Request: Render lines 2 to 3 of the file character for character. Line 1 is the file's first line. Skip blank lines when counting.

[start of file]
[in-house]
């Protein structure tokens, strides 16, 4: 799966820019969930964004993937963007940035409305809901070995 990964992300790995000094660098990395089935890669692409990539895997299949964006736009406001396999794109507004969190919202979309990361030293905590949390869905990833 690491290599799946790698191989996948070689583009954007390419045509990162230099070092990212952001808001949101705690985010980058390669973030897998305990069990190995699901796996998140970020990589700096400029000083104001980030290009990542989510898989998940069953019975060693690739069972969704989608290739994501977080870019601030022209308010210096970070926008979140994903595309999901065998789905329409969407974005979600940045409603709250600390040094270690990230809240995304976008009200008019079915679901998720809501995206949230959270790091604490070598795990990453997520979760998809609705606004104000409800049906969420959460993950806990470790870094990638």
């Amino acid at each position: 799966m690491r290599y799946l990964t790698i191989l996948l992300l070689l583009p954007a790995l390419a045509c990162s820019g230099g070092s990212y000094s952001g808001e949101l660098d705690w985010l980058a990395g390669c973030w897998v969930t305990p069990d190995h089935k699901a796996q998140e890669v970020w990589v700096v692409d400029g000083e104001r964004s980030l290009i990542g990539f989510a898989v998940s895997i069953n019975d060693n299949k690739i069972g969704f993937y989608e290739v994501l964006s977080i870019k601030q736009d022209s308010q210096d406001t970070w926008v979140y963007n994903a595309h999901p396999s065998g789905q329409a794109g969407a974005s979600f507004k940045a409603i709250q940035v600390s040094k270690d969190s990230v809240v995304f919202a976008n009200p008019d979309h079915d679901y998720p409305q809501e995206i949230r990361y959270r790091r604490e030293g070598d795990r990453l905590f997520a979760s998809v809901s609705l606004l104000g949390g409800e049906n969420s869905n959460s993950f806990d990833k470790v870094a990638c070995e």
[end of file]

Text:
């Protein structure tokens, strides 16, 4: 799966820019969930964004993937963007940035409305809901070995 990964992300790995000094660098990395089935890669692409990539895997299949964006736009406001396999794109507004969190919202979309990361030293905590949390869905990833 690491290599799946790698191989996948070689583009954007390419045509990162230099070092990212952001808001949101705690985010980058390669973030897998305990069990190995699901796996998140970020990589700096400029000083104001980030290009990542989510898989998940069953019975060693690739069972969704989608290739994501977080870019601030022209308010210096970070926008979140994903595309999901065998789905329409969407974005979600940045409603709250600390040094270690990230809240995304976008009200008019079915679901998720809501995206949230959270790091604490070598795990990453997520979760998809609705606004104000409800049906969420959460993950806990470790870094990638």
């Amino acid at each position: 799966m690491r290599y799946l990964t790698i191989l996948l992300l070689l583009p954007a790995l390419a045509c990162s820019g230099g070092s990212y000094s952001g808001e949101l660098d705690w985010l980058a990395g390669c973030w897998v969930t305990p069990d190995h089935k699901a796996q998140e890669v970020w990589v700096v692409d400029g000083e104001r964004s980030l290009i990542g990539f989510a898989v998940s895997i069953n019975d060693n299949k690739i069972g969704f993937y989608e290739v994501l964006s977080i870019k601030q736009d022209s308010q210096d406001t970070w926008v979140y963007n994903a595309h999901p396999s065998g789905q329409a794109g969407a974005s979600f507004k940045a409603i709250q940035v600390s040094k270690d969190s990230v809240v995304f919202a976008n009200p008019d979309h079915d679901y998720p409305q809501e995206i949230r990361y959270r790091r604490e030293g070598d795990r990453l905590f997520a979760s998809v809901s609705l606004l104000g949390g409800e049906n969420s869905n959460s993950f806990d990833k470790v870094a990638c070995e």